1. ## Conjugation of matrices.

def.: $\displaystyle SO(3)$ is the collection of lineair orthogonal transformations of $\displaystyle \mathbb{R}^3$, the elements are $\displaystyle 3\times 3$ matrices.

I want to show that two element of $\displaystyle SO(3)$ are conjugated if and only if they have the same trace.

(Hint: Maby you want to use: if $\displaystyle A \in SO(3)\ \mbox{then}\ \exists p \in \mathbb{R}^3,\ p\neq 0\ \mbox{and}\ Ap=p$)

2. Okay, what is the definition of "conjugate matrices"?

3. Originally Posted by HallsofIvy
Okay, what is the definition of "conjugate matrices"?
C'mon, this is a tough question. At least assume the OP has some knowledge!

4. Originally Posted by HallsofIvy
Okay, what is the definition of "conjugate matrices"?
Two matrices A and B are conjugated if there exists an orthogonal transformation, such that:

$\displaystyle A= CBC^{-1}$

5. Originally Posted by bram kierkels
Two matrices A and B are conjugated if there exists an orthogonal transformation, such that:

$\displaystyle A= CBC^{-1}$

No. Two square matrices $\displaystyle A,B$ are conjugate if there exists SOME invertible matrix $\displaystyle P$ s.t. $\displaystyle A=PBP^{-1}$

One direction of your problem is almost trivial: ANY two conjugate matrices, whether orthogonal or not, have the same trace (and the same determinant, and the same eigenvalues...).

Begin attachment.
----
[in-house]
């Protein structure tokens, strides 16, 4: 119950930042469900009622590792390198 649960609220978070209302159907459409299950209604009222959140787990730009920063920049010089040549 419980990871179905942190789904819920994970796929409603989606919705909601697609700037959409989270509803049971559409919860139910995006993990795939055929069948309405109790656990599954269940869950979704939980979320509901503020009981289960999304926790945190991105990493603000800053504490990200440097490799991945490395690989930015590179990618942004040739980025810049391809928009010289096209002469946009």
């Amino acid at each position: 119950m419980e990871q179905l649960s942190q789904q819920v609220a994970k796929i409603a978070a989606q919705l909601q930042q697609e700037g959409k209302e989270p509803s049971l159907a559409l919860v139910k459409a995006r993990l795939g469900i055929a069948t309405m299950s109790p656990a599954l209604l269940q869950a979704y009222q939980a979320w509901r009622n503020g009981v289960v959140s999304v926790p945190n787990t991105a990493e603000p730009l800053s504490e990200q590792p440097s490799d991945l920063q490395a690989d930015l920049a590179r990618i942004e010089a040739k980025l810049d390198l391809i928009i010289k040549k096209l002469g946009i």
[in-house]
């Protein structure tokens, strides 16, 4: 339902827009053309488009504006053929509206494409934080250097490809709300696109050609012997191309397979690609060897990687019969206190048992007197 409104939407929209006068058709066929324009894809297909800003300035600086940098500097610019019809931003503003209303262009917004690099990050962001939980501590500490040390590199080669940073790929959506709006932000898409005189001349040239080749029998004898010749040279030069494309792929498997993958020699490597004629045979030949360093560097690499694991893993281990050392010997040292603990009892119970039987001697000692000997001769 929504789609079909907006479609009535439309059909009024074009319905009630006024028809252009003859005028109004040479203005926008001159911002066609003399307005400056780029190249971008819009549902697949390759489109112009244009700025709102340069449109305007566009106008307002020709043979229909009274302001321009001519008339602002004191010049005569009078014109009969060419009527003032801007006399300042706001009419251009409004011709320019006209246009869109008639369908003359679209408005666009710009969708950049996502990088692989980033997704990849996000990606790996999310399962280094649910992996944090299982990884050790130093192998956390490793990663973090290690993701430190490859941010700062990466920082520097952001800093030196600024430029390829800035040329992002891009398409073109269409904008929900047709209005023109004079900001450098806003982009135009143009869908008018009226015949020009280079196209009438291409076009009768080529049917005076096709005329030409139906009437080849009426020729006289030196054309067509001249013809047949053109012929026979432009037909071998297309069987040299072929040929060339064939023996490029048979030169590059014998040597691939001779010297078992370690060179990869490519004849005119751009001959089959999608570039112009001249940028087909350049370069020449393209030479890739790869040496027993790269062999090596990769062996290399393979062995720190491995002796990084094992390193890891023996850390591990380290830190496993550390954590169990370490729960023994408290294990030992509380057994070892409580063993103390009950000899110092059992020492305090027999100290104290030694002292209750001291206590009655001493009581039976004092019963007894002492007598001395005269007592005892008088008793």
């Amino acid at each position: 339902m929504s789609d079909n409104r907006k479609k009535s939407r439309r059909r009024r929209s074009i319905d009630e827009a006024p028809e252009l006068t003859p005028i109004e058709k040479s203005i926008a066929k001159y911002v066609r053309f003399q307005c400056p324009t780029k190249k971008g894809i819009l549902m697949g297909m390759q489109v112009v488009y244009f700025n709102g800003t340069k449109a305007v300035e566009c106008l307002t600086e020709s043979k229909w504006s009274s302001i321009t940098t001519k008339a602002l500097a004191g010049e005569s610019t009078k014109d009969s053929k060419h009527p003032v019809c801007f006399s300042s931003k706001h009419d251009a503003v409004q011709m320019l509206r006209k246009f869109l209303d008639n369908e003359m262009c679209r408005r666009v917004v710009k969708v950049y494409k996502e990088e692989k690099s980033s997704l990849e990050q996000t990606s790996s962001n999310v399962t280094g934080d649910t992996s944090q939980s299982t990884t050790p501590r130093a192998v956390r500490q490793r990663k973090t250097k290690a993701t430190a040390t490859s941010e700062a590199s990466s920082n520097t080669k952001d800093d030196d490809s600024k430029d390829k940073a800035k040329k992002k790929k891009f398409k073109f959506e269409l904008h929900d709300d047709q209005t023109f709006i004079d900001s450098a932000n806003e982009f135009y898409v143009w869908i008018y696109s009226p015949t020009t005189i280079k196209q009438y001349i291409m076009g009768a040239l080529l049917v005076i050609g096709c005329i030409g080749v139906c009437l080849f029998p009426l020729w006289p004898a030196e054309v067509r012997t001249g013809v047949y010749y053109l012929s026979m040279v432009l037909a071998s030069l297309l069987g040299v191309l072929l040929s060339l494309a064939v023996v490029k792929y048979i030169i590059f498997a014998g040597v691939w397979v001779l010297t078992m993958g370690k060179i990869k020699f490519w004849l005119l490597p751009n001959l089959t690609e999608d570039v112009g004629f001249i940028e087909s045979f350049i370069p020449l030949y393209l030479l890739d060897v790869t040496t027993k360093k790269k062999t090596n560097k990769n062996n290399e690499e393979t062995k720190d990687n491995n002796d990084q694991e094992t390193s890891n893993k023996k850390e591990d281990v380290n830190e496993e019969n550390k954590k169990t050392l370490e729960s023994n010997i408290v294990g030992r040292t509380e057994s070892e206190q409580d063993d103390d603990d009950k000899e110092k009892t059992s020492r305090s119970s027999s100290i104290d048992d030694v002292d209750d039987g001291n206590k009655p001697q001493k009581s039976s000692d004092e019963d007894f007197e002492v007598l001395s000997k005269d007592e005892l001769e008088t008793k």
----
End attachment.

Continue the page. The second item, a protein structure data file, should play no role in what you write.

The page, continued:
The other direction looks highly suspicious to me, but I cannot prove it isn't true.

Tonio

6. Using the hint : by an appropriate conjugation, you can put any $\displaystyle A \in SO(3)$ in the form $\displaystyle \left(\begin{matrix}1 &0 & 0 \\ 0 & a & b \\ 0&c & d \end{matrix}\right)$ by an appropriate base change... and in fact we can also suppose $\displaystyle \left(\begin{matrix} a &b \\ c& d\end{matrix}\right)=\left(\begin{matrix} \cos \theta &-\sin \theta \\ \sin \theta& \cos \theta\end{matrix}\right)$. (What this means is essentially that a rotation of three-dimensional Euclidean space is always a rotation around an axis; the axis is fixed, and its orthogonal complement is rotated like a plane. So two rotations are conjugate only if the angles of rotation are equal up to a sign.)

Can you take it from there?

Another way might be to use the isomorphism $\displaystyle SO(3) \cong SU(2)/\{\pm \mbox{id.}\}$, and the fact that two Möbius transformations are conjugate if and only if they have the same multiplier. But that's more complicated.